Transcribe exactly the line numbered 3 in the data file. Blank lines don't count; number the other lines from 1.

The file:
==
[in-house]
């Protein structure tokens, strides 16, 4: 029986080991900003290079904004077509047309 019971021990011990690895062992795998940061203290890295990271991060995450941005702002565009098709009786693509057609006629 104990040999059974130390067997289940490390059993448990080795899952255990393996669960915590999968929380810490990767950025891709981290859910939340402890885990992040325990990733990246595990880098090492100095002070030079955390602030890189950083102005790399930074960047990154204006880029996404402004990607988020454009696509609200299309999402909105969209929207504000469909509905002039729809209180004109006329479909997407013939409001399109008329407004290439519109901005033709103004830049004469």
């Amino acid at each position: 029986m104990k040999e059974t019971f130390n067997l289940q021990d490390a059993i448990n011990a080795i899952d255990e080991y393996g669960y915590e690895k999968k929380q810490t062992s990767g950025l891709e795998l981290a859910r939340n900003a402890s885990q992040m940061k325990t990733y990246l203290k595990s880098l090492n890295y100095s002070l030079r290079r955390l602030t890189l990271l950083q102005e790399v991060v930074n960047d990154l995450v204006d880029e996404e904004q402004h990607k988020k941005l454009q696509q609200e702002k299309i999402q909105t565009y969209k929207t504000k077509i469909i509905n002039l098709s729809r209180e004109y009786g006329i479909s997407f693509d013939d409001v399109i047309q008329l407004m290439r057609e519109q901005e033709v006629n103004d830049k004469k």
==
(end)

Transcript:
């Amino acid at each position: 029986m104990k040999e059974t019971f130390n067997l289940q021990d490390a059993i448990n011990a080795i899952d255990e080991y393996g669960y915590e690895k999968k929380q810490t062992s990767g950025l891709e795998l981290a859910r939340n900003a402890s885990q992040m940061k325990t990733y990246l203290k595990s880098l090492n890295y100095s002070l030079r290079r955390l602030t890189l990271l950083q102005e790399v991060v930074n960047d990154l995450v204006d880029e996404e904004q402004h990607k988020k941005l454009q696509q609200e702002k299309i999402q909105t565009y969209k929207t504000k077509i469909i509905n002039l098709s729809r209180e004109y009786g006329i479909s997407f693509d013939d409001v399109i047309q008329l407004m290439r057609e519109q901005e033709v006629n103004d830049k004469k």